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I think it depends what the case of what the $30m might go for ...

Take Minneapolis. They might make the shortlist. They probably won't win. But that $30m could easily be used almost as an international road show which might bring investment to the city from international business if not the games. If the games are privately funded, I assume the bid process is too?

And for the USOC, rather than refusing to participate, they build up experience of bidding in an increasingly competitive bid process, building on successes, identifying failures and that experience can be passed on to future cities.

Whilst sometimes a country wins first time around, on occasion you feel 2-3 successive bids are required to build up momentum.

Isn't that what NYC and Chicago were supposed to do for the USOC? How'd that work out for them.

It's easier for a city that's backed by their country's government to keep at it until they win. Much harder to ask a privately-invested U.S. bid to do that and then to do it repeatedly. Not every bid city had to go through the motions like that to win. London, Vancouver, Turin, Sydney, Nagano, Atlanta.. they all won on their first shot. The problem with bidding for an Olympics is that you have to create a plan that potentially dictates the direction of your city for the next decade. The thing about New York's bid is that a lot of the infrastructure projects associated with the bid occurred anyway in spite of the loss. I just don't think you can except a city to invest that kind of money in an Olympic bid and think they'll get a return out of it if the don't win, only to do it again 4 years later.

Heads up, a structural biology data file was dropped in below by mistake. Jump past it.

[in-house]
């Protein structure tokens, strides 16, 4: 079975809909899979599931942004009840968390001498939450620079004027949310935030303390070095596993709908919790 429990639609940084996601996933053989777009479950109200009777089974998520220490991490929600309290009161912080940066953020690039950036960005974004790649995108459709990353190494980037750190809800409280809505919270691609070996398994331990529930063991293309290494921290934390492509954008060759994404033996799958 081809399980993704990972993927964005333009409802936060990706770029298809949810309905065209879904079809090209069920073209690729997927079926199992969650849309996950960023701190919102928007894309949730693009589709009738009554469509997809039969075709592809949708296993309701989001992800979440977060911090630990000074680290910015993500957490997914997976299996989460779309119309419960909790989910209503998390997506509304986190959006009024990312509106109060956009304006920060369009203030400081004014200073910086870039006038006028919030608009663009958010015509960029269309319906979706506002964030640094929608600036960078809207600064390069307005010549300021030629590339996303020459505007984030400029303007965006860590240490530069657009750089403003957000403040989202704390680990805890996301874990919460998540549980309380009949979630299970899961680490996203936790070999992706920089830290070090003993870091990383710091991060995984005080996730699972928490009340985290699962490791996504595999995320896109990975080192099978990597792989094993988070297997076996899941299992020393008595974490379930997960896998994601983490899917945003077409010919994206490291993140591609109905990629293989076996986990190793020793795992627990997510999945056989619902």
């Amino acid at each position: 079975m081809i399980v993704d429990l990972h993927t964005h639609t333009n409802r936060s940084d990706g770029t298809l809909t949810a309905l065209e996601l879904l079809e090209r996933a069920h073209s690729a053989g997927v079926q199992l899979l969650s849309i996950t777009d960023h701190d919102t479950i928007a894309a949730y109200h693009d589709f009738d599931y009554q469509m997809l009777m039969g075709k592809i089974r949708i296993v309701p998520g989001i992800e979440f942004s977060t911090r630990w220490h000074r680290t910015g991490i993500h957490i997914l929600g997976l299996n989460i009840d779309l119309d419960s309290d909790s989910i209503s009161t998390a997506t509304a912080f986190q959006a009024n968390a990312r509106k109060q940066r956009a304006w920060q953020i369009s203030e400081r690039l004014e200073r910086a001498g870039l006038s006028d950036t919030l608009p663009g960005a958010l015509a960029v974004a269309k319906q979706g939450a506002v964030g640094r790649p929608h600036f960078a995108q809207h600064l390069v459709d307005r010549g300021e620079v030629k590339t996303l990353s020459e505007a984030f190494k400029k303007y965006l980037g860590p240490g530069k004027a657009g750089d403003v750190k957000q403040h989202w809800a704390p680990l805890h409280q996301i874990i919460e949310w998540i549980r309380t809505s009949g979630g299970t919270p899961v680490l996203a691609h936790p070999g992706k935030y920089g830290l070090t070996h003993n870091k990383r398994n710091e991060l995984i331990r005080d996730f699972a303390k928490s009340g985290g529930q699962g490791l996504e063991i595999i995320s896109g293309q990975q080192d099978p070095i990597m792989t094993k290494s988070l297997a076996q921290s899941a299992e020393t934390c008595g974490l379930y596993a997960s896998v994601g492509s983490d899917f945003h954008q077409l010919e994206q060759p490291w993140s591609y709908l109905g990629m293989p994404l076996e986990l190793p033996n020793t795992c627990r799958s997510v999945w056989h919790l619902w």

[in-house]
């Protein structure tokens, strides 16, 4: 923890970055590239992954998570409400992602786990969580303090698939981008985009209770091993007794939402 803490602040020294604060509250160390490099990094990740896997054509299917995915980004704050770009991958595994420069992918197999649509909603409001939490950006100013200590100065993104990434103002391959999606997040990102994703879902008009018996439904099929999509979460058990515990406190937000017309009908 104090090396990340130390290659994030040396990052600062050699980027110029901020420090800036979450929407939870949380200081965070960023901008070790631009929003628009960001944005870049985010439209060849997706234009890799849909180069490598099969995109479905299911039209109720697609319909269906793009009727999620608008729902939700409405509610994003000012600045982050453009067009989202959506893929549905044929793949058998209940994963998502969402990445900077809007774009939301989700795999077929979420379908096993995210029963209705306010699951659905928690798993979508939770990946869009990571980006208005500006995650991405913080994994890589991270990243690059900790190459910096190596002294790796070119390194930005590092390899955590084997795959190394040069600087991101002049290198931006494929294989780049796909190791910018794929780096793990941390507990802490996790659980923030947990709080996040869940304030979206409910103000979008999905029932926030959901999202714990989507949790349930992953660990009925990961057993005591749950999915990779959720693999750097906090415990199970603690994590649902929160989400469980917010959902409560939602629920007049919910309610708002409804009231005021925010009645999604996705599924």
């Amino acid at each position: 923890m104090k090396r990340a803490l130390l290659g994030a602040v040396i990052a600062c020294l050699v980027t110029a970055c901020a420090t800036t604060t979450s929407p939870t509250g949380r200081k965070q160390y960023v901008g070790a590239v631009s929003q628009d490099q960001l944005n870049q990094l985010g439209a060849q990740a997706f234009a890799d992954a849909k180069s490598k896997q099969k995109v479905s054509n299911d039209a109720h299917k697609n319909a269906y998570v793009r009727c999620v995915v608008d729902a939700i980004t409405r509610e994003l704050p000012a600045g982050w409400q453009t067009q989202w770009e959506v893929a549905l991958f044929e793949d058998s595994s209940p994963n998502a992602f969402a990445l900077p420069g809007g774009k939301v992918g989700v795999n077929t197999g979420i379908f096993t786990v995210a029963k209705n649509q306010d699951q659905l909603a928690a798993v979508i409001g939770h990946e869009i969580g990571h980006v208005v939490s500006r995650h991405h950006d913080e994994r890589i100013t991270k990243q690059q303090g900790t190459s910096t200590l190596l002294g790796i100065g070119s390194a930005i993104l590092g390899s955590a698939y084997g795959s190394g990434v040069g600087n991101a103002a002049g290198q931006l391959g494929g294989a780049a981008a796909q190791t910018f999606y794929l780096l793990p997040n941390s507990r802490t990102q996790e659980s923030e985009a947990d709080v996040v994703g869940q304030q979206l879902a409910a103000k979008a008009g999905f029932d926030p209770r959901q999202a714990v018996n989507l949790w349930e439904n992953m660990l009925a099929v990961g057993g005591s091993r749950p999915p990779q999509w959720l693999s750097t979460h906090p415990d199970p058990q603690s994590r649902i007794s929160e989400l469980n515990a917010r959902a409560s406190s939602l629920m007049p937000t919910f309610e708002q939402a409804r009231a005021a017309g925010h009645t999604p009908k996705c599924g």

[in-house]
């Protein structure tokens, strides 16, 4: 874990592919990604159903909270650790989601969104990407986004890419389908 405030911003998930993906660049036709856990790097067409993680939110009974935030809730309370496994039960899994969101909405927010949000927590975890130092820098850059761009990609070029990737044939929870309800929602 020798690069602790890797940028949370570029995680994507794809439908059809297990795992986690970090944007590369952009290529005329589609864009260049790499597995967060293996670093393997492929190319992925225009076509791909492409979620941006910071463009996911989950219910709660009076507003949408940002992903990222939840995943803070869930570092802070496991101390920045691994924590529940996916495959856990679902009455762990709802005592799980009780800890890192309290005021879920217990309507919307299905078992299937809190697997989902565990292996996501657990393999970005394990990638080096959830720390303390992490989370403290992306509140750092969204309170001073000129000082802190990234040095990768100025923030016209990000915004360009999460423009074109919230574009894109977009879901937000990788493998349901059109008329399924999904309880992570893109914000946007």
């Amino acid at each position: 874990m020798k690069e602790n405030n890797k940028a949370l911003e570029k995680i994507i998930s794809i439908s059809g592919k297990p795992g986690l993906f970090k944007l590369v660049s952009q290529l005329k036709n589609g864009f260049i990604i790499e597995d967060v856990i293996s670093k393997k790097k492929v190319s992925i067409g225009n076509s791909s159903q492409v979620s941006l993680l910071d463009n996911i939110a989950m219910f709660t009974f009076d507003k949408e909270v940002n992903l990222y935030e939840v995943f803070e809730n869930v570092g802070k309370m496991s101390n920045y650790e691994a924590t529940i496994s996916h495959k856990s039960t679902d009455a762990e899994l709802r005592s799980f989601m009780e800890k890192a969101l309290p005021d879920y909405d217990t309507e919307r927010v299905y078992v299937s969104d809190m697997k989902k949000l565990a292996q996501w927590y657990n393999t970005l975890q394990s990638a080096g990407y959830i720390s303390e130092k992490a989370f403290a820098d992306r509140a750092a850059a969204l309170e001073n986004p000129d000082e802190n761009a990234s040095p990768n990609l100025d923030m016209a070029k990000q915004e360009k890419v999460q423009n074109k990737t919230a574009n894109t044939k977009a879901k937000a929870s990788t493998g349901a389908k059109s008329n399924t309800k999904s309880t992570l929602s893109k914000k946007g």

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No

1) I mean any bid which makes the shortlist immediately raises its international profile hugely - by introducing a new city some of the IOC are not familiar with as well as a raft of dometic and/or international sponsors.

2) other countries do ... Spain, Turkey, Brazil etc do. What gives the US this sense of entitlement that they somehow don't have to do this but simply announce they are bidding and have the IOC drop to their knees in gratitude? I mean, if the citizenry can't be that bothered, why should the US ever get the games - after 2012, 2016 and 2020, Madrid are still likely to bid again